GANs are two-part AI models consisting of a generator that creates samples and a discriminator that attempts to differentiate between the generated samples and real-world samples. As for federated learning, it entails training algorithms across decentralized devices holding data samples without exchanging those samples. Local algorithms are trained on local data samples and the weights, or learnable parameters of the algorithms, are exchanged between the algorithms at some frequency to generate a global model.

With FELICIA, the researchers propose duplicating the discriminator and generator architectures of a “base GAN” to other component generator-discriminator pairs. A privacy discriminator is selected to be nearly identical in design to the other discriminators, and most of the optimization effort is dedicated to training the base GAN on the whole training data to generate realistic — but synthetic — medical image scans.

In experiments, the researchers simulated two hospitals with different populations, considering a “very restrictive” regulation preventing sharing images, as well as models have that had access to images. The team used a dataset of handwritten digits (MNIST) to see whether FELICIA could help generate high-quality synthetic data even when both data owners have biased coverage. They also sourced a more complex dataset (CIFAR10) to show how the utility could be significantly improved when a certain type of image was underrepresented in the data. And they tested FELICIA in a federated learning setting with medical imagery using a popular skin lesion image dataset.

According to the researchers, the results of the experiments show that FELICIA has potentially wide application in health care research settings. For example, it could be used to augment an image dataset to improve diagnostics, like the classification of cancer pathology images. “The data from one research center is often biased toward the dominating population of the available data for training. FELICIA could help mitigate bias by allowing sites from all over the world to create a synthetic dataset based on a more general population,” the researchers wrote in a paper describing their work.

In the future, the researchers plan to implement FELECIA with a GAN that can generate “highly complex” medical images, such as CT scans, X-rays, and histopathology slides in real-world federated learning settings with “non-local” data owners.


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How to Stay Anonymous Online

For the average computer user, surfing the web usually doesn’t come with a lot of invisibility. If it’s not an advertising agency trying to target you, it could be a nefarious criminal looking to steal your passwords. While it’s significantly harder than it once was, it is possible to stay anonymous online.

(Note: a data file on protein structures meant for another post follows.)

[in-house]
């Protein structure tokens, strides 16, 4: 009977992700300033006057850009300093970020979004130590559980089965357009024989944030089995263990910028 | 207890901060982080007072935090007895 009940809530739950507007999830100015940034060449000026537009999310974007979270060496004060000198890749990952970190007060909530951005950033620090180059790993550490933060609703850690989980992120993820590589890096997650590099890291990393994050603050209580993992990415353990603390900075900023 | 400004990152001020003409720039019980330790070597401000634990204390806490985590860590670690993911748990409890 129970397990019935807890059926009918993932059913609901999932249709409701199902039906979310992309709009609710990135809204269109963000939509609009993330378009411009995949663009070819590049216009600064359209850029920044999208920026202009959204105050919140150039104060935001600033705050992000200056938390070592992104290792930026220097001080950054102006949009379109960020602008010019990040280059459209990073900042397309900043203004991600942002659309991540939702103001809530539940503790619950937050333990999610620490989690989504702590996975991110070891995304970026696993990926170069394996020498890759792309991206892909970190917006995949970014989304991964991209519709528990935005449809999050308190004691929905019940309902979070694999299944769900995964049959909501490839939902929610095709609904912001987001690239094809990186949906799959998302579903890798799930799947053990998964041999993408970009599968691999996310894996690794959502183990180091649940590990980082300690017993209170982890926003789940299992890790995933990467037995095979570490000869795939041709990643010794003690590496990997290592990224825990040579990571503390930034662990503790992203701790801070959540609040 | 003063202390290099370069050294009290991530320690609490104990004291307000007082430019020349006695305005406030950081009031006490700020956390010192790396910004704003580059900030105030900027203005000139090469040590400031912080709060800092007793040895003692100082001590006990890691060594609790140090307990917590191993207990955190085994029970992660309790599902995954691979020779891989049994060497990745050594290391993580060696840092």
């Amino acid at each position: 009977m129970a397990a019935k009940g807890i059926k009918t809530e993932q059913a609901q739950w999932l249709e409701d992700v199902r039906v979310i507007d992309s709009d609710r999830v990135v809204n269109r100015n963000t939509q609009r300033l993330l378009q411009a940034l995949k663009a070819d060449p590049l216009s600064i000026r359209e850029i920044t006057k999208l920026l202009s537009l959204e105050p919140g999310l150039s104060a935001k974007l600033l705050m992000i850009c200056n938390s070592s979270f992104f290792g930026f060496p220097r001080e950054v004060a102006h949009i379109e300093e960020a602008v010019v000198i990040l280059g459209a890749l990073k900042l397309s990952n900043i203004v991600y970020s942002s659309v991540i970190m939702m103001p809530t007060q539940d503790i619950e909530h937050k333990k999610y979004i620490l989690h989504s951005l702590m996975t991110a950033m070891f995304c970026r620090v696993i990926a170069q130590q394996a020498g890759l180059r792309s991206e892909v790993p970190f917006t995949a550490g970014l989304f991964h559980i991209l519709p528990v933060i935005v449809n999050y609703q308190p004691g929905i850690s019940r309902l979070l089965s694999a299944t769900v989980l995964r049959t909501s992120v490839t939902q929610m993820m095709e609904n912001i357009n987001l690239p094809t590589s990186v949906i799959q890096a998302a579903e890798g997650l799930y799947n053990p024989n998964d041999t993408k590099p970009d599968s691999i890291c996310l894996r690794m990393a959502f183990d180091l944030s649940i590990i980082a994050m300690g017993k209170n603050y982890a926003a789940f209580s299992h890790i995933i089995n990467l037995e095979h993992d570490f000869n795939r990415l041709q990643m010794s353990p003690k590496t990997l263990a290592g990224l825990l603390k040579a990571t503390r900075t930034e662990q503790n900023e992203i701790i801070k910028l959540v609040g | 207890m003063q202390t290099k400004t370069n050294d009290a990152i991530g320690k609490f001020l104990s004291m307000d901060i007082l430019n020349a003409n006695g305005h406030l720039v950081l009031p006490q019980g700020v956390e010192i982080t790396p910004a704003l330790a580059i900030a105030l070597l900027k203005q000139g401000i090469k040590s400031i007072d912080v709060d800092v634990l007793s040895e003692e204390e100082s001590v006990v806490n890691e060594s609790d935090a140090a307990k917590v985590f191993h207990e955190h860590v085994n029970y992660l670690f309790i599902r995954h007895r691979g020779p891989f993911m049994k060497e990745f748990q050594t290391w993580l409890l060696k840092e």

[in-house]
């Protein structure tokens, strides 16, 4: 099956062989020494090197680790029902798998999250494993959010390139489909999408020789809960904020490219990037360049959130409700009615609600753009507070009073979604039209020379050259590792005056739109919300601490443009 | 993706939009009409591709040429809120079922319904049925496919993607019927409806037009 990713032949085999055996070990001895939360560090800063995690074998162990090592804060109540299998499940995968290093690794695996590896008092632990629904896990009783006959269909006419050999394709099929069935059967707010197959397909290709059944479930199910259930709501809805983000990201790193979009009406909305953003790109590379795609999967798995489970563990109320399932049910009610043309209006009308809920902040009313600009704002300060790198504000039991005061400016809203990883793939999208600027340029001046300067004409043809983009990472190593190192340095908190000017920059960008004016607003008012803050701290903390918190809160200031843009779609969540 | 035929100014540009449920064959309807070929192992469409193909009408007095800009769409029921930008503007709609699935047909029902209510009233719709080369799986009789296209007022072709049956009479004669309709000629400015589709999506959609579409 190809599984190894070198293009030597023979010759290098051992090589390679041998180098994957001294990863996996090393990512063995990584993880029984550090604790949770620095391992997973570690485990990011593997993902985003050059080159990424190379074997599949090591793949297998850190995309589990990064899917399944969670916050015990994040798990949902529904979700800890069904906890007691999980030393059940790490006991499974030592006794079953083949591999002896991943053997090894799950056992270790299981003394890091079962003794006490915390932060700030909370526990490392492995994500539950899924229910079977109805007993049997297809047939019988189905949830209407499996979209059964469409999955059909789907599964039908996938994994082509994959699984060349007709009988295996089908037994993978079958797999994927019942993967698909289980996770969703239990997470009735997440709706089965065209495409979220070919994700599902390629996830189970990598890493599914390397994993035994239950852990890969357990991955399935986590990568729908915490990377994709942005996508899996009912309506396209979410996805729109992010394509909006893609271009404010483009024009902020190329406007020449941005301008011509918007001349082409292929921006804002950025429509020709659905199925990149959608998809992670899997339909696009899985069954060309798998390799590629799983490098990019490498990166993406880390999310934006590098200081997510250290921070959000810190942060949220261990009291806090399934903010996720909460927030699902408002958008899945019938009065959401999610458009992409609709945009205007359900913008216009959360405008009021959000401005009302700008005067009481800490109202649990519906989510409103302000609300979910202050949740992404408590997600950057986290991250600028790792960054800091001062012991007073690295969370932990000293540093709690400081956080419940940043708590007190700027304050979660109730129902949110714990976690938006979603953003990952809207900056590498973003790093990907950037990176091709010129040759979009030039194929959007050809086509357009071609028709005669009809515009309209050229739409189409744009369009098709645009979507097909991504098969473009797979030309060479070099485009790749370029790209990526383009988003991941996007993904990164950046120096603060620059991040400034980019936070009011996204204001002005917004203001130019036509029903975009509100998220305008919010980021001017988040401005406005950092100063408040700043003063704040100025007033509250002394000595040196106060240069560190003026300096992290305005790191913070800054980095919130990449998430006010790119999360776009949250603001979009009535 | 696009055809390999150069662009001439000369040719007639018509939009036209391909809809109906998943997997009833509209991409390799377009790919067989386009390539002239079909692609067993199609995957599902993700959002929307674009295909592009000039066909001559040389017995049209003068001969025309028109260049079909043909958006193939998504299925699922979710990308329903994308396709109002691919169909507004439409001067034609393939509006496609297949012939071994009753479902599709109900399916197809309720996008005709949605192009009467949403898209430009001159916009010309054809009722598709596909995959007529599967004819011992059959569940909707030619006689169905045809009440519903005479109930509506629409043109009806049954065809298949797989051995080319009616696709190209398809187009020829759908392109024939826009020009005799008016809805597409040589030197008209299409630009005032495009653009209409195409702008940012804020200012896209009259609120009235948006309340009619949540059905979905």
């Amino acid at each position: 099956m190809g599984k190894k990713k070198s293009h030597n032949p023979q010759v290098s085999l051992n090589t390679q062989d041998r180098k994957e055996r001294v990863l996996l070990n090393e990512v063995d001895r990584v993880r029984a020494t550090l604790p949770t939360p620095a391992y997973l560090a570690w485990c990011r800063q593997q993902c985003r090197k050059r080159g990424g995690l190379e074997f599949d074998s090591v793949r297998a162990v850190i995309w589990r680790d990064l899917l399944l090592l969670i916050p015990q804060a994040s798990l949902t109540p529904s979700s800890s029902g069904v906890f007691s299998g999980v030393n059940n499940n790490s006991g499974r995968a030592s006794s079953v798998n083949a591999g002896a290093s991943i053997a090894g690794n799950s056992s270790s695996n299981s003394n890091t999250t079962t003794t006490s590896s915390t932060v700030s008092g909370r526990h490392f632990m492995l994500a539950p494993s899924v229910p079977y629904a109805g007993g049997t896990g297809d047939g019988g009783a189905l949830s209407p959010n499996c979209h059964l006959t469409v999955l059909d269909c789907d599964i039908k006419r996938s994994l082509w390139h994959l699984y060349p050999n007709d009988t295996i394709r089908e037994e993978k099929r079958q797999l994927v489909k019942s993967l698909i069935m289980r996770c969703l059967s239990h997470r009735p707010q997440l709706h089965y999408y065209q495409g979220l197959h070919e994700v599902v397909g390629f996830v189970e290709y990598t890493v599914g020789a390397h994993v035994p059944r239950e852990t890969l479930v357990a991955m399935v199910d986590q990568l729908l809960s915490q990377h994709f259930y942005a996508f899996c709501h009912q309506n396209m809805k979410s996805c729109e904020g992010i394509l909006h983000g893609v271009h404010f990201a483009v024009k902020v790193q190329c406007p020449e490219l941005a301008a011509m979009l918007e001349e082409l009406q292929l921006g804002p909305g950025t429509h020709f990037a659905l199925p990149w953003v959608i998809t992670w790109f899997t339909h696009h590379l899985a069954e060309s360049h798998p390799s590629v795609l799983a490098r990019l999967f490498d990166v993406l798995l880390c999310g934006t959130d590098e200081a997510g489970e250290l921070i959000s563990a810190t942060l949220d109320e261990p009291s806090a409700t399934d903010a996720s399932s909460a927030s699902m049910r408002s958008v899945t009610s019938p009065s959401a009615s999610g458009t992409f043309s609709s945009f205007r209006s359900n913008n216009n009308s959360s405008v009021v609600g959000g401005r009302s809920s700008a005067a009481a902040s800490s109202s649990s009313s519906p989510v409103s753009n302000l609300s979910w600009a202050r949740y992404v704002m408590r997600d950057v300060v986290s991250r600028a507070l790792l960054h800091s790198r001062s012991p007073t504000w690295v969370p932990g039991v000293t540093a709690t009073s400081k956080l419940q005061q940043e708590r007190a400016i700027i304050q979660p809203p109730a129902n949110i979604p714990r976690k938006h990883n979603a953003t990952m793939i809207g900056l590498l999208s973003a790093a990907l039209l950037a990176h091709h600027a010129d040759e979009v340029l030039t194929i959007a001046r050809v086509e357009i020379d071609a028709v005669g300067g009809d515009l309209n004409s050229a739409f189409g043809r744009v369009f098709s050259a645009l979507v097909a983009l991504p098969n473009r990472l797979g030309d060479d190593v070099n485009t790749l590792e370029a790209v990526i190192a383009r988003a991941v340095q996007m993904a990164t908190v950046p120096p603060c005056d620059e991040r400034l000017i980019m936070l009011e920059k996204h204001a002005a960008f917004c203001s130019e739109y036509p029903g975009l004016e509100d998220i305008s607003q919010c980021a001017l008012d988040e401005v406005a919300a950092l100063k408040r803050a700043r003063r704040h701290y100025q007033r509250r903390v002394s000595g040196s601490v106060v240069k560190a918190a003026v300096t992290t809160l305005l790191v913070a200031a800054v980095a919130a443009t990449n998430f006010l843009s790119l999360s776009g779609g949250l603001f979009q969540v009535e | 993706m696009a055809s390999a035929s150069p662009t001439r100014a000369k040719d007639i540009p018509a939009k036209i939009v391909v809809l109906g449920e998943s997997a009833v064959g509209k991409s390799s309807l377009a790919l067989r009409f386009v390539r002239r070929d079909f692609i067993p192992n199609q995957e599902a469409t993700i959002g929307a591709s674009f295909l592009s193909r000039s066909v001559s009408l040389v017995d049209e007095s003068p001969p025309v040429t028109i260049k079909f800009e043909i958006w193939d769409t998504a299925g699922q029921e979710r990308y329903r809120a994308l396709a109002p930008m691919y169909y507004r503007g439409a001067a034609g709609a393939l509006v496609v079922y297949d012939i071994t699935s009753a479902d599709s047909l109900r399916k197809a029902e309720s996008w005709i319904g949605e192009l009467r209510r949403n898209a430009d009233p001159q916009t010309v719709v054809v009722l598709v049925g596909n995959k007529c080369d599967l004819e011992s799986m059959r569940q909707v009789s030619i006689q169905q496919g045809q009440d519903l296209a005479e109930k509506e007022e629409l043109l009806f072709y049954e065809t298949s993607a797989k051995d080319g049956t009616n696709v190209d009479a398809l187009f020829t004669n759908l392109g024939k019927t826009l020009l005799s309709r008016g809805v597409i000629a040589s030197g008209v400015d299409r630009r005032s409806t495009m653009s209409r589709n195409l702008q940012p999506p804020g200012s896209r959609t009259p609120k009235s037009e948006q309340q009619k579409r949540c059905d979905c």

We’ve found five different ways for you to help protect your identity and sensitive information while you surf the web.

Level 1: Browse in private whenever possible

Browsing in private mode is the simplest thing you can do to make some of your general internet usage a bit more anonymous.

Here’s how it works: You leave cookies every time you visit a website. These cookies are stored on your computer and hold a modest amount of data based on what websites you’ve visited, allowing other web pages to deliver an experience tailored to you. That could be Facebook showing you an ad for that new MacBook you searched for on Google, or YouTube seeing that you’ve been looking up videos about the new Samsung Galaxy Note 9 phone. These cookies can be used to create a unique fingerprint based on the data that’s been collected.

Just browse in private mode to avoid all that. All modern browsers have a private browsing feature, including on mobile. As this mode warns, internet service providers (ISPs) and others may still be able to track all your browsing activity, but it does help keep you more private from the websites themselves and from anyone looking at your history on the local machine.

Level 2: Avoid Google (or Bing or Yahoo)

Google, Bing, and Yahoo might be the three most popular search engines, but the trio also collects the most data about you in order to serve relevant ads and personalize services. Especially when logged in with your account, these search engines can collect your name, email address, birthday, gender, and phone number. Asides from that, Google and Bing can also collect important data such as device location, device information, IP address, and cookie data.

To avoid being tracked when searching on the web, we recommend you use a service like DuckDuckGo. This an independent search engine which doesn’t give you personalized search results. Everyone who searches sees the same results, and anything you search for won’t be collected or stored. The search engine also claims it has nothing to sell to advertisers, which means you won’t ever be subject to targeted ads seen when using Google and other websites.